We come now to a consideration of the crux of the controversy; that is, whether the court acquired jurisdiction to render a decree in the original proceeding. This necessitates our inspection of the record. The affidavit filed in support of the motion for "leave to answer" recites that the defendants had no knowledge nor notice of the suit until after the decree was entered, and that the service of summons was made by publication, "without a copy of the summons and complaint being mailed to the defendants, or either of them." With regard to the service of summons by publication, section 57, L. O. L., says:

"In case of publication, the court or judge shall also direct a copy of the summons and complaint to be forthwith deposited in the post office, directed to the defendant at his place of residence, unless it shall appear that such residence is neither known to the party making the application nor can with reasonable diligence be ascertained by him."

We read in section 56, L. O. L., that:

"When service of the summons cannot be made as prescribed in the last preceding section [personal service], and the defendant after due diligence cannot be found within the state, and when that fact appears by affidavit to the satisfaction of the court or judge thereof, * * * the court * * * shall grant an order that the service be made by publication of a summons."

The postulate to be deduced from these statutory provisions is: (1) Proof of the exercise of due diligence to locate defendant within the state; (2) the appearance of that fact by affidavit to the satisfaction of the court; (3) deposit of a copy of the summons and complaint in the post office, directed to the defendant at his place of residence, unless it is made to appear by the affidavit that the residence is neither known to the affiant nor can with reasonable diligence be ascertained by him. To determine whether the circuit court acquired jurisdiction to render a decree impels a critical analyzation of the affidavit for the order of publication which is as follows:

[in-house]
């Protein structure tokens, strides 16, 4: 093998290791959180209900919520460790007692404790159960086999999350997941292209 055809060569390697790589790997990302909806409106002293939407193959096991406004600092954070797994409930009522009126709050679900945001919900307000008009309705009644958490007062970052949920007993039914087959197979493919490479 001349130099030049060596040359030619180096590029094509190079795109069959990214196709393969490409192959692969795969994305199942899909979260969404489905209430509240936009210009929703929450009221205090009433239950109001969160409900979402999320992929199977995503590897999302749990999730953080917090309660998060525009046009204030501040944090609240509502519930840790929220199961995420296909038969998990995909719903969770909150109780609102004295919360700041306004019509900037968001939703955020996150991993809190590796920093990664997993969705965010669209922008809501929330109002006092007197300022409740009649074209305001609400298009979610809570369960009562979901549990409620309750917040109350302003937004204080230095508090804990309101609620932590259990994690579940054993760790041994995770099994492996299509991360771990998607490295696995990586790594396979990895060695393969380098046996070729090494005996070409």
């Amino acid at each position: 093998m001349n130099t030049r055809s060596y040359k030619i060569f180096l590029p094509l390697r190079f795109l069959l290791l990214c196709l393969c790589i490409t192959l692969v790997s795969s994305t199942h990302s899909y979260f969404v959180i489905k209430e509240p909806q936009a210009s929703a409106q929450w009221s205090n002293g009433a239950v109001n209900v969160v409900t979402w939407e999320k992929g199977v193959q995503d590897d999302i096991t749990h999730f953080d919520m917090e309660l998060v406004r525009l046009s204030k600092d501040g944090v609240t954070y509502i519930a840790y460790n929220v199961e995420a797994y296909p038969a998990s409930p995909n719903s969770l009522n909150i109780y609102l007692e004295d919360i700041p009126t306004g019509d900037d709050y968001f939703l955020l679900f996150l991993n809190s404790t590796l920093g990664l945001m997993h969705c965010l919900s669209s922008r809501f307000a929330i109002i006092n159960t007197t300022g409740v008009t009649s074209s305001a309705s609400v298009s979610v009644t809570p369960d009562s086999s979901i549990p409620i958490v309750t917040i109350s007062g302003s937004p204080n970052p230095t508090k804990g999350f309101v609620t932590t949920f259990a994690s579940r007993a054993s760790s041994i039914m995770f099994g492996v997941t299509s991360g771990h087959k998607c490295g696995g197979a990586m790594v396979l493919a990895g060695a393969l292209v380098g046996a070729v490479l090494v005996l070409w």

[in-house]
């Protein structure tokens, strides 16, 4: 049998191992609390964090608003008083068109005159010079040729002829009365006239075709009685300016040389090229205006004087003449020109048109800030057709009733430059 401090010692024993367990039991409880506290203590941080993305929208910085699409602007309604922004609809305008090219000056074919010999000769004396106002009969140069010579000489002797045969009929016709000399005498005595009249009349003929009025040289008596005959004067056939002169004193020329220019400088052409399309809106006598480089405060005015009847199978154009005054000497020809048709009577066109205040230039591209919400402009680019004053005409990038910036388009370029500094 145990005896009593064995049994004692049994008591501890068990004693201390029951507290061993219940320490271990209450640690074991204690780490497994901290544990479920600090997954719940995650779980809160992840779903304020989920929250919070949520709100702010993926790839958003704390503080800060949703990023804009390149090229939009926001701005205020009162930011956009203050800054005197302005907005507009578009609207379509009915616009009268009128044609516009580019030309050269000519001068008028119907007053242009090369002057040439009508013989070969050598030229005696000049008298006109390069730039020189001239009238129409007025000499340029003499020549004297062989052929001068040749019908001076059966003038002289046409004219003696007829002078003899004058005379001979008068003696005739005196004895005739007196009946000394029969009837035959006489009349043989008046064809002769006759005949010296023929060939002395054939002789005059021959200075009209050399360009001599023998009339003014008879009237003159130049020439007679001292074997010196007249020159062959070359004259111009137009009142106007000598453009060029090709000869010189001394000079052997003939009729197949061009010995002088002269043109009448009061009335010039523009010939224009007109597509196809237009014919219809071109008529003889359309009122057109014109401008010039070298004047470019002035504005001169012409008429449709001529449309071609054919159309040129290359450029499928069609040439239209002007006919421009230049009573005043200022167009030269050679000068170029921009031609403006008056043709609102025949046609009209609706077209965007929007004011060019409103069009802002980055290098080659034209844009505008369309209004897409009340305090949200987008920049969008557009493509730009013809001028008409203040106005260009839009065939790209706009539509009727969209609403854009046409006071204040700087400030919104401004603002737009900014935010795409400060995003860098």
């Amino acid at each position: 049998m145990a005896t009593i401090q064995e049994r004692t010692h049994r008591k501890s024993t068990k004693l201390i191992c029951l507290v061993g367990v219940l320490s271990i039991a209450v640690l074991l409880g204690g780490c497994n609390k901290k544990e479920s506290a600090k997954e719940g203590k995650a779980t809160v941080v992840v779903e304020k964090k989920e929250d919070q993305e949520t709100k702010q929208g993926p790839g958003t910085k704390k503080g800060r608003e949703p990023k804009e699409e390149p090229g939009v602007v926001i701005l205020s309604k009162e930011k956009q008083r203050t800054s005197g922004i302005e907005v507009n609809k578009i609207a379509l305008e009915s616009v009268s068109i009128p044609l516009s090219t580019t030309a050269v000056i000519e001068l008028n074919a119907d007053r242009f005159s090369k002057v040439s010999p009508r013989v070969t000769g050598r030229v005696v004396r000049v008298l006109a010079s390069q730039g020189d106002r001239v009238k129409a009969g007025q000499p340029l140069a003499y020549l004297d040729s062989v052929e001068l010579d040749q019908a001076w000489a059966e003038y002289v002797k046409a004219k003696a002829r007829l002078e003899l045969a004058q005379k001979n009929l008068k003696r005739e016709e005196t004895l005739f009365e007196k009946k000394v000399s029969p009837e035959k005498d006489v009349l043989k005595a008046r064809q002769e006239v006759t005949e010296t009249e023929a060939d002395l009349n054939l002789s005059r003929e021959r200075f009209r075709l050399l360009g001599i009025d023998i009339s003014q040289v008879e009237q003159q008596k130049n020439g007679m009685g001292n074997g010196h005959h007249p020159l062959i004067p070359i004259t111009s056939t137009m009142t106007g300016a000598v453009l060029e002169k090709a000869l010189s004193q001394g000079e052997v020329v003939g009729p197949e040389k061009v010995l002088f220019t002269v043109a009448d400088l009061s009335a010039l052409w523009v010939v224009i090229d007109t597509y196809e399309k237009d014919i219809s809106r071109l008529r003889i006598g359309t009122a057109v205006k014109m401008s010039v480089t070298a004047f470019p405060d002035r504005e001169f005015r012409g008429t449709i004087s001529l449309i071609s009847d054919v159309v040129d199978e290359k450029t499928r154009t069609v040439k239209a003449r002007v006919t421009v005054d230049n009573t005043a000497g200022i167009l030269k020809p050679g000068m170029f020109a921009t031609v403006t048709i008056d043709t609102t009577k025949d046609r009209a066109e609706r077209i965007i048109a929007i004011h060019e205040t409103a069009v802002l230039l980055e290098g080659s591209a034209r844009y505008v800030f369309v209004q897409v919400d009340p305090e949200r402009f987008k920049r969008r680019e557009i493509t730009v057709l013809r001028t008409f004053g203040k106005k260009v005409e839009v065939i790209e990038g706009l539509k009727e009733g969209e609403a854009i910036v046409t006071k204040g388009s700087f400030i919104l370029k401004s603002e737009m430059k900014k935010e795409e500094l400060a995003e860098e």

"That I am plaintiff in the above-entitled suit. That the complaint in said suit was filed with the clerk of said court on the 19th day of December, 1911, and summons thereupon issued. That a cause of suit exists in favor of the plaintiff, George F. Felts, and against the defendants above named, the grounds of which are as follows: That this plaintiff is the owner in fee simple of the northwest quarter (1/4) of section twenty-two (22) in township twenty-nine (29) south, range eight (8) west, W. M., which real estate is in the state of Oregon. That the defendants are both nonresidents of this state, but claim some right, title, and interest to said real estate herein described, which claim is adverse to the claim of the plaintiff and his rights, and is therefore a cloud upon plaintiff's title. That defendants are necessary and proper parties defendant to said suit. That said summons, issued as aforesaid, was delivered to the sheriff of said county of Douglas, with directions to said sheriff to serve the same upon the defendants, and said sheriff has returned said summons to the clerk of this court with the return thereon indorsed to the effect that said defendants could not be found in his county. That said defendants cannot be found within this state, after due diligence has been exercised to find defendants, by inquiring of the postmaster in Roseburg, Oregon, and of the county assessor of said Douglas county, where said land lies, and also of the clerk and sheriff of said county; but none of said parties inquired of could tell where defendants are or their residence, but each and all claimed not to know them. And this plaintiff also inquired of one Benjamin F. Shields, a timber cruiser and a well-known resident of said Douglas county, Oregon, and one well conversant with the real estate in said county of Douglas, and knows the identical realty herein described; but he informed this affiant that he did not know and does not know the residence or the post office address of the defendants, or either of them. And this affiant says that he never knew the defendants, or either of them, and cannot find any one who ever was a neighbor or an acquaintance of the defendants. And he further says that he never knew of a residence maintained by the defendants in this state or elsewhere. Wherefore plaintiff, who is the affiant herein, says that the defendants are both nonresidents of this state and are not now within the state of Oregon; and inasmuch as he cannot find a residence or post office at which the defendants receive mail, and personally knows of no such residence or post office at